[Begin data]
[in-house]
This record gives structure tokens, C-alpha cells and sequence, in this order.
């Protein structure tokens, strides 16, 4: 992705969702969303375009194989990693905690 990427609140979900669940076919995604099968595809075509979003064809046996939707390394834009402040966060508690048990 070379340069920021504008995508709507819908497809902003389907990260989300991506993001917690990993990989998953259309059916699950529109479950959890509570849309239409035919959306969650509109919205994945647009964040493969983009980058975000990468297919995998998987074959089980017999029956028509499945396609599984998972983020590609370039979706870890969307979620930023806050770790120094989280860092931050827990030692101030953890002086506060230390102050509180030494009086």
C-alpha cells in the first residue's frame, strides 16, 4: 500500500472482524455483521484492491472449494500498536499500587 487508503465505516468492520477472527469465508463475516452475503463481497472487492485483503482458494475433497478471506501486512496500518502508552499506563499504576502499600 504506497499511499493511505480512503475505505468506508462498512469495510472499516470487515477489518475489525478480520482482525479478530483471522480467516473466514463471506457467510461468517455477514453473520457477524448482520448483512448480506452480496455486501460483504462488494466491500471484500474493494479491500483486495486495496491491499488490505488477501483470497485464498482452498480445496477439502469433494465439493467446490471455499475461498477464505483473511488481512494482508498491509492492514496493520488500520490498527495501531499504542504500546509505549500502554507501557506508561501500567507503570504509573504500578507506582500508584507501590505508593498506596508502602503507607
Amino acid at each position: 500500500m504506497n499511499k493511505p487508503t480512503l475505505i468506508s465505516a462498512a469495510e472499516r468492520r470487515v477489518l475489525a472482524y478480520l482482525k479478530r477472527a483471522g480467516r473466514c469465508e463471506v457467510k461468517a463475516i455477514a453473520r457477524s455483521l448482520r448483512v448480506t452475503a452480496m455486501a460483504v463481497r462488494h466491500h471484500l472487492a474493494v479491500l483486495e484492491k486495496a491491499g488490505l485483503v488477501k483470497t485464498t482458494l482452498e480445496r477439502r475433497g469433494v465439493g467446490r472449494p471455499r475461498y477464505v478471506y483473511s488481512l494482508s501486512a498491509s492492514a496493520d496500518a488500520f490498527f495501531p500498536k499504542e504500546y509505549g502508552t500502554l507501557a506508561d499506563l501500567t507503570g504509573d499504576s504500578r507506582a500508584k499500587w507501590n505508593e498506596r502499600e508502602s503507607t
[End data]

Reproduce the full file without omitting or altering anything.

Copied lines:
[in-house]
This record gives structure tokens, C-alpha cells and sequence, in this order.
């Protein structure tokens, strides 16, 4: 992705969702969303375009194989990693905690 990427609140979900669940076919995604099968595809075509979003064809046996939707390394834009402040966060508690048990 070379340069920021504008995508709507819908497809902003389907990260989300991506993001917690990993990989998953259309059916699950529109479950959890509570849309239409035919959306969650509109919205994945647009964040493969983009980058975000990468297919995998998987074959089980017999029956028509499945396609599984998972983020590609370039979706870890969307979620930023806050770790120094989280860092931050827990030692101030953890002086506060230390102050509180030494009086």
C-alpha cells in the first residue's frame, strides 16, 4: 500500500472482524455483521484492491472449494500498536499500587 487508503465505516468492520477472527469465508463475516452475503463481497472487492485483503482458494475433497478471506501486512496500518502508552499506563499504576502499600 504506497499511499493511505480512503475505505468506508462498512469495510472499516470487515477489518475489525478480520482482525479478530483471522480467516473466514463471506457467510461468517455477514453473520457477524448482520448483512448480506452480496455486501460483504462488494466491500471484500474493494479491500483486495486495496491491499488490505488477501483470497485464498482452498480445496477439502469433494465439493467446490471455499475461498477464505483473511488481512494482508498491509492492514496493520488500520490498527495501531499504542504500546509505549500502554507501557506508561501500567507503570504509573504500578507506582500508584507501590505508593498506596508502602503507607
Amino acid at each position: 500500500m504506497n499511499k493511505p487508503t480512503l475505505i468506508s465505516a462498512a469495510e472499516r468492520r470487515v477489518l475489525a472482524y478480520l482482525k479478530r477472527a483471522g480467516r473466514c469465508e463471506v457467510k461468517a463475516i455477514a453473520r457477524s455483521l448482520r448483512v448480506t452475503a452480496m455486501a460483504v463481497r462488494h466491500h471484500l472487492a474493494v479491500l483486495e484492491k486495496a491491499g488490505l485483503v488477501k483470497t485464498t482458494l482452498e480445496r477439502r475433497g469433494v465439493g467446490r472449494p471455499r475461498y477464505v478471506y483473511s488481512l494482508s501486512a498491509s492492514a496493520d496500518a488500520f490498527f495501531p500498536k499504542e504500546y509505549g502508552t500502554l507501557a506508561d499506563l501500567t507503570g504509573d499504576s504500578r507506582a500508584k499500587w507501590n505508593e498506596r502499600e508502602s503507607t